The Wrong Embryo and Language

Just a quick coda to the recent case popularly referred to as “the wrong embryo case.”  (And yes, I’ve used that terminology, too.)  Thursday Carolyn Savage gave birth to a baby boy and the boy will be raises by the Morells, who are genetically related to him.

What’s most notable to me is the language the Morells used to describe Carolyn Savage.  In earlier discussions here I and some commenters touched on whether she would be considered a surrogate.   But the Morells chose to call her a “guardian angel” and the headline writer shortened that to “guardian.” 

A long time ago on this blog I struggled with word choice in various surrogacy situations.   Nothing like “guardian” ever crossed my mind. 

It’s an interesting choice.   I think, at least in this context, to be called a guardian is to given a certain amount of honor.   It’s a more favorable term than “surrogate.”  There is a way in which, particularly under these circumstances, it seems appropriate.   But there is a tinge of something there that makes me a trifle uneasy.  (Is it from the Handmaid’s Tale?)      

I wonder if the term has a future outside of this one instance?

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4 responses to “The Wrong Embryo and Language

  1. I think the term guardian is eminently suitable. I actually talked about this case over the weekend with several people and all of them felt as I did, that without doubt the Morells are the true parents and that Carolyn Savage was the inadvertant surrogate. Like me, they all felt that without a formal donation of their embryo, the embryo remained the possession of the Morell’s and developed within Carolyn to be the Morrell’s child.

    An interesting question we discussed following from this is at what stage can people donate their children? Clearly people can donate sperm, eggs and embryos, but can a developing fetus be donated, after all adoptions can only be done after birth. Is there any problem with a woman donating a fetus growing in her so that an adoption can be avoided?

    • A pregnant woman can arrange for the child to be adopted after its birth BUT (and the but here is important) she will always have the right to change her mind. And the law would always say, at the moment of birth, that she was the mother of the child, which means an adoption would have to follow.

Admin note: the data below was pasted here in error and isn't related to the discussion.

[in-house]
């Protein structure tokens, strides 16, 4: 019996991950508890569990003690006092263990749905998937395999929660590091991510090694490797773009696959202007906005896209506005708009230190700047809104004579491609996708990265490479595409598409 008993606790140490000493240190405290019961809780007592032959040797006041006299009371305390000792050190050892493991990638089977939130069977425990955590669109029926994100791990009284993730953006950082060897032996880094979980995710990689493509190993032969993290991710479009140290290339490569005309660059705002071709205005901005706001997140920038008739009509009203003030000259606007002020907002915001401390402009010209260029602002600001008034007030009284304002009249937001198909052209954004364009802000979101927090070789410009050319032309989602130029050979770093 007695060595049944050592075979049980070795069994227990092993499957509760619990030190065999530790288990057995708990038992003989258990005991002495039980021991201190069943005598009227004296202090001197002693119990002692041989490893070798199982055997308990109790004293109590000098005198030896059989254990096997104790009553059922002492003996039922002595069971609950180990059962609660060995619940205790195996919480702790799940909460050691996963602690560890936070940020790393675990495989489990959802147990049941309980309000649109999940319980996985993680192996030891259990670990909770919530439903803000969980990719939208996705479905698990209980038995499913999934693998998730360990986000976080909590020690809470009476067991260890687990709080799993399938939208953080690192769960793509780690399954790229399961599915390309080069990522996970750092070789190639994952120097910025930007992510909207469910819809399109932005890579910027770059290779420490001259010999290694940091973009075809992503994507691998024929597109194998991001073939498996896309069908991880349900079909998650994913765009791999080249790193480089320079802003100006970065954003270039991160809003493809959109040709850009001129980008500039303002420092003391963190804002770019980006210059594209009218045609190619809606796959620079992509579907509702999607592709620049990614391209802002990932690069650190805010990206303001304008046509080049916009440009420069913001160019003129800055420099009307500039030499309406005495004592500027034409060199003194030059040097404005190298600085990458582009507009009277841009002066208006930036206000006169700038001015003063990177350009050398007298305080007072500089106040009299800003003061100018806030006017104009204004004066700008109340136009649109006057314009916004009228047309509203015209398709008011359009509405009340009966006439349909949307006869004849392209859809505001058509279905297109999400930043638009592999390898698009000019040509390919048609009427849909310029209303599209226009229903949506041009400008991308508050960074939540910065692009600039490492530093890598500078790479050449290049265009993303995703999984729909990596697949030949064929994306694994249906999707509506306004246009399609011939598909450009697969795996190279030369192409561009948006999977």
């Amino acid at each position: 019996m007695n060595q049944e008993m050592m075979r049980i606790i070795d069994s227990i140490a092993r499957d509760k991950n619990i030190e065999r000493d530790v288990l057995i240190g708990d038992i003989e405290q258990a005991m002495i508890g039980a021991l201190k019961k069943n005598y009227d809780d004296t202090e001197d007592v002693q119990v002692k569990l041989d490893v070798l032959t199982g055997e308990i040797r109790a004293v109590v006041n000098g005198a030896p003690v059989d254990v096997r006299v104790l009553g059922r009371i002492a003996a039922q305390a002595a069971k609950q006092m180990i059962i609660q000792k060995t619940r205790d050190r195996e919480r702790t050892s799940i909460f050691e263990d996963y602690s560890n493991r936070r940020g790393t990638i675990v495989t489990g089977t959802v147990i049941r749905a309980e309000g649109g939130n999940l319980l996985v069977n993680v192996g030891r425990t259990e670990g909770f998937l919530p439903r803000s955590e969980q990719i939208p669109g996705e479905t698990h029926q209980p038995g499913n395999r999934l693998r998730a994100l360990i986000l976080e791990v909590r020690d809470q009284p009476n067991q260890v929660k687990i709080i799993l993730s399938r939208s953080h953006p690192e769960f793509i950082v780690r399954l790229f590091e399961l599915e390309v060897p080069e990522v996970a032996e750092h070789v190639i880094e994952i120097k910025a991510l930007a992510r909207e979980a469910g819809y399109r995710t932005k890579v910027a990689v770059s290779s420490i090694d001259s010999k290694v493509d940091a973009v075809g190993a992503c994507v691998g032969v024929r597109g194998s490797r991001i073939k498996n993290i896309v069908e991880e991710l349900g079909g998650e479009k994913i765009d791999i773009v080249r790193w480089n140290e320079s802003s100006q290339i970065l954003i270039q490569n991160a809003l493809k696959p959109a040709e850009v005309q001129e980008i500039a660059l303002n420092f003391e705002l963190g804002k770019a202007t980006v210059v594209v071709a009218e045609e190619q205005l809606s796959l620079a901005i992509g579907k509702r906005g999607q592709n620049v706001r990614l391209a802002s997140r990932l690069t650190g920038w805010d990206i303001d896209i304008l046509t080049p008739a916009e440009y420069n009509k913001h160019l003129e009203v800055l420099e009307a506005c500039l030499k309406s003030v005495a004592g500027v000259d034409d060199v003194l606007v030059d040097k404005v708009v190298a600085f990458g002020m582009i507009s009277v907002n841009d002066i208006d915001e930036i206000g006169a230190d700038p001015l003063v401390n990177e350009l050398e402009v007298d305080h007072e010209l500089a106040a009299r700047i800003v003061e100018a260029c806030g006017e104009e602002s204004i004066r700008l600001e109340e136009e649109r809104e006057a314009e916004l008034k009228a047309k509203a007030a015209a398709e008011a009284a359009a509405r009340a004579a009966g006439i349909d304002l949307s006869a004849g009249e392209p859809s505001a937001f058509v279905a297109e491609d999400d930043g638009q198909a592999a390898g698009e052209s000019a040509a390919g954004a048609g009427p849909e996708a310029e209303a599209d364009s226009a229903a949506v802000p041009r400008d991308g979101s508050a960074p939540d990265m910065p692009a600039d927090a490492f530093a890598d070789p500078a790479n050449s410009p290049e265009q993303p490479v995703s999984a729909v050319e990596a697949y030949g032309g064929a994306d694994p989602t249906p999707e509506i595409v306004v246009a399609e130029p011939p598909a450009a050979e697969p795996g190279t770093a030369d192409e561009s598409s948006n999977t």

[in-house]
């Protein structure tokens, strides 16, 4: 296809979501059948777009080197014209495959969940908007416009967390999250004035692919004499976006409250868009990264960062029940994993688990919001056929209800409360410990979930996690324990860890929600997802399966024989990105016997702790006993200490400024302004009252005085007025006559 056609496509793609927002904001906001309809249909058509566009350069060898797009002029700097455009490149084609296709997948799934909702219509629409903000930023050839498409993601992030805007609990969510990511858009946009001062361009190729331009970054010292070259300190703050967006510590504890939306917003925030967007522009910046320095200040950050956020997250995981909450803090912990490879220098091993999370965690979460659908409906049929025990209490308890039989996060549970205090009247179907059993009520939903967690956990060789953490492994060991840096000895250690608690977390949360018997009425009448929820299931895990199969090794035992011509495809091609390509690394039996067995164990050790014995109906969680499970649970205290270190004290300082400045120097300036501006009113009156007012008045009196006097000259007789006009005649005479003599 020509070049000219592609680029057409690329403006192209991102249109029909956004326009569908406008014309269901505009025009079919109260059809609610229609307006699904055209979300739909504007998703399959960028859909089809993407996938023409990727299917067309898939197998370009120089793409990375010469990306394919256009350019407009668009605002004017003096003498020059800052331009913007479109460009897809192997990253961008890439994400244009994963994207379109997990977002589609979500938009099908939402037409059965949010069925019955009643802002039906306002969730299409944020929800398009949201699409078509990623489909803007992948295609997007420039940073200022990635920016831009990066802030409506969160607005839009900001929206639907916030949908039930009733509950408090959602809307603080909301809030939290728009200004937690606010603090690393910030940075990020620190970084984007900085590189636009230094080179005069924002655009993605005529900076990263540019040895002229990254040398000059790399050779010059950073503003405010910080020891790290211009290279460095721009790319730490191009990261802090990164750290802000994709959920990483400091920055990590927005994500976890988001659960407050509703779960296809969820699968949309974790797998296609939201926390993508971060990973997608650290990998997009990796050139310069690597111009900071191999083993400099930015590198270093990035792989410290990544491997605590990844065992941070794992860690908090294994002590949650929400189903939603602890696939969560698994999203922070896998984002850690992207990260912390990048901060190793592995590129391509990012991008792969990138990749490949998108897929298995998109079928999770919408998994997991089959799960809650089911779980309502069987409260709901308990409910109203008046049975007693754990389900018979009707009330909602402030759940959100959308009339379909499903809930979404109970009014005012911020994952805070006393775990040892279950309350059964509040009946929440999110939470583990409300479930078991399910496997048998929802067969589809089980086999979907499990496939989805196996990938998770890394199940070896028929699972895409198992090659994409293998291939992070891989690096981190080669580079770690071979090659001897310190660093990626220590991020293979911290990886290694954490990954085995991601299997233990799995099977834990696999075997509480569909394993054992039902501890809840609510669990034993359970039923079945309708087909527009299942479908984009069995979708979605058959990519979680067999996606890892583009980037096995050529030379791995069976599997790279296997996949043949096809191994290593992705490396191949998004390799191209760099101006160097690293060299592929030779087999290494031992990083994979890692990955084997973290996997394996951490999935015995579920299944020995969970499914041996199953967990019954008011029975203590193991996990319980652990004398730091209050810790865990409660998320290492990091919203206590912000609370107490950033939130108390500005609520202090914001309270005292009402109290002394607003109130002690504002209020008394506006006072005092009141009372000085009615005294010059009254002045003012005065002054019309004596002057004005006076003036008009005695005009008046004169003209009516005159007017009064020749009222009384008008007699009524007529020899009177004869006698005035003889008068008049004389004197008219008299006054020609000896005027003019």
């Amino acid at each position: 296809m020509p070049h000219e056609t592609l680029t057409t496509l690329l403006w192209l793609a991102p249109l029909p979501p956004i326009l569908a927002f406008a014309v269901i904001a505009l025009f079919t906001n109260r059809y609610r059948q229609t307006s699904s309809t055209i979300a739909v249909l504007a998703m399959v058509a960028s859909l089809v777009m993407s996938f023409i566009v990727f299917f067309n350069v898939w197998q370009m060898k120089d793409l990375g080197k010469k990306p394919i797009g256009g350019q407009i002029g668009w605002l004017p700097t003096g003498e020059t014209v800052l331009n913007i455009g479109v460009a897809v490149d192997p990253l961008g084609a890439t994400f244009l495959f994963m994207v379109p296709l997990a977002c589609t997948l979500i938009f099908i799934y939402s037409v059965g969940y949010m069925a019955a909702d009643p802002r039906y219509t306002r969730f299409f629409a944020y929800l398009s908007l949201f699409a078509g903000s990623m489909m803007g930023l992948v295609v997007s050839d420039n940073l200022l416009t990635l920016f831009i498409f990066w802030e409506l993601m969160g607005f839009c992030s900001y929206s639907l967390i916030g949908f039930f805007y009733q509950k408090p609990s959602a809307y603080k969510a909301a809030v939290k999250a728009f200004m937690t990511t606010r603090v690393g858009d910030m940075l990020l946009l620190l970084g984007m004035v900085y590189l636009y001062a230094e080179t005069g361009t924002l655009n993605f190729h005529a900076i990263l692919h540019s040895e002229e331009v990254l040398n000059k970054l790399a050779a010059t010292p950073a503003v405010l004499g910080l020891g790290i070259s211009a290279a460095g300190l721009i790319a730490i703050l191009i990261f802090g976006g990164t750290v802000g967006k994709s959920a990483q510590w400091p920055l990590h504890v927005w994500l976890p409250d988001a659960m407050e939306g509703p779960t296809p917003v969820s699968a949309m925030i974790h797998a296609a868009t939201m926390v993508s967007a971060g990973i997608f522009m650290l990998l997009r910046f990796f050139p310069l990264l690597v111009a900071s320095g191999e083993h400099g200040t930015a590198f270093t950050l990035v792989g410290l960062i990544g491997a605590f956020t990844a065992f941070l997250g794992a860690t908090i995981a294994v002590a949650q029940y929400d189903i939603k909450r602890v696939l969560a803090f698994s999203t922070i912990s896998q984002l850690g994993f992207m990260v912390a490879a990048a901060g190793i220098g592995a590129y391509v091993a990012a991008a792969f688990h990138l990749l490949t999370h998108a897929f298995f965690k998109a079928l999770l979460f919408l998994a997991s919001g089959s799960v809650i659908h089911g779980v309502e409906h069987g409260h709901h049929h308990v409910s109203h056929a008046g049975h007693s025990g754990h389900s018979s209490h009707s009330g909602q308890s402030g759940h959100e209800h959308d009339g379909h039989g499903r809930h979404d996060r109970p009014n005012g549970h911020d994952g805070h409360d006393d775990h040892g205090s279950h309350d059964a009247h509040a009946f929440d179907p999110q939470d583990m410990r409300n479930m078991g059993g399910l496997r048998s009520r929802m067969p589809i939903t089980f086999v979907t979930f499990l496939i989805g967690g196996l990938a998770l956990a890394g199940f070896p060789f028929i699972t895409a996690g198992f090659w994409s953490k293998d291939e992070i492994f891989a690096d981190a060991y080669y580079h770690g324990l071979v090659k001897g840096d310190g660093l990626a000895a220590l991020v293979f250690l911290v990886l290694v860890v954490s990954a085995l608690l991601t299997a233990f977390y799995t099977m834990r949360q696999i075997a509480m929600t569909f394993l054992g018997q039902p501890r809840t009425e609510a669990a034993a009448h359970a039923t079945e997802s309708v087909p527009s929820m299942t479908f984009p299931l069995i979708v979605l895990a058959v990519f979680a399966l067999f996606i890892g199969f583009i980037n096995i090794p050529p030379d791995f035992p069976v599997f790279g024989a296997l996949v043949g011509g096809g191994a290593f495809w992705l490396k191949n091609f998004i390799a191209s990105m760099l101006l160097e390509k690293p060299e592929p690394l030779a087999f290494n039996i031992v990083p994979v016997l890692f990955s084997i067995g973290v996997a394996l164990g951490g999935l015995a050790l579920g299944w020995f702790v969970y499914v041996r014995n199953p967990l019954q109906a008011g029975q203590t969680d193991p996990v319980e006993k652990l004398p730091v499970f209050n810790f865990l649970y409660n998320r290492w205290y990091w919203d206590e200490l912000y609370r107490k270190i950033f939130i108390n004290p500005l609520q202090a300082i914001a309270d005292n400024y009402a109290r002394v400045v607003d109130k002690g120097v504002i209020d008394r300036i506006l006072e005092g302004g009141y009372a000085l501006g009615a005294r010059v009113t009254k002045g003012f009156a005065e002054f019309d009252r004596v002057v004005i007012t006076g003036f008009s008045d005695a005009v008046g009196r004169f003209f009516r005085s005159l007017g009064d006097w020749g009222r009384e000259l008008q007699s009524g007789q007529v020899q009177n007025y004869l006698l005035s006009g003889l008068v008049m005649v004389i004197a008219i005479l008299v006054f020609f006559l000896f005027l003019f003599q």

A parent cannot be bound by a contract or agreement to deliver her/his child to another person. (That doesn’t mean that the parent cannot give the child up for adoption, just that she is not obliged to do so by her earlier agreement.)

      It’s fortunate that the Savages and Morells agreed on the desired outcome. If they had not agreed, everyone involved could have made some claim to be a legal parent. And as I noted earlier, the outcome might well depend on where the case happened to be litigated. (I still might suggest to the Morells that they be safer completing an adoption.)

  2. The question I’m asking is until what stage can people donate their children, rather than be their parent and adopt them out?

    We’ve clarified that people can donate their children at the egg, sperm and embryo stage. But is there any reason why if let us say a woman is already pregnant she can’t just donate her child in utero so that the recipient doesn’t have to bother with adoption.

    Would it make any difference if a woman wanted to donate the fetus in her utero if she conceived it coitally, through IUI using donor sperm, through a donated embryo or if she was carrying as a surrogate for a reneging couple?

    To me it seems that there might be an issue of what the intent was when the woman got pregnant. If so, then I think that clarifies why the Morrell’s embryo could never become the Savage’s baby.

    • These are excellent questions that show, I think, how difficult it is to draw lines about parentage in many instances. I think the genetic line (genetics makes you a parent) is among the easiest and most consistent line to draw. Though it may be hard to track them down, each child will have two legal parents, one of each sex.

      That said, I don’t think any state uses a purely genetic standard. The husband of a woman who gives birth is typically presumed to be a legal parent without genetic testing and indeed, in the case of married couples using ART, even when we know he is not genetically related. And once you start carving out exceptions, you find it gets more and more complicated.

      If you reject the notion that genetics is the defining factor for parenthood, as I do, then you have to come up with something else. Intent is one possibility. Function is another. But each of these will clearly be messier and complicated in its own way.

      That’s basically why I can keep a blog running on the topic for so long, I think.

      BTW, I’m about to write a new post on recent Maryland case that raises some questions about genetics and parenthood. I’d love to know what you think about the case, once I get the post written and up there.

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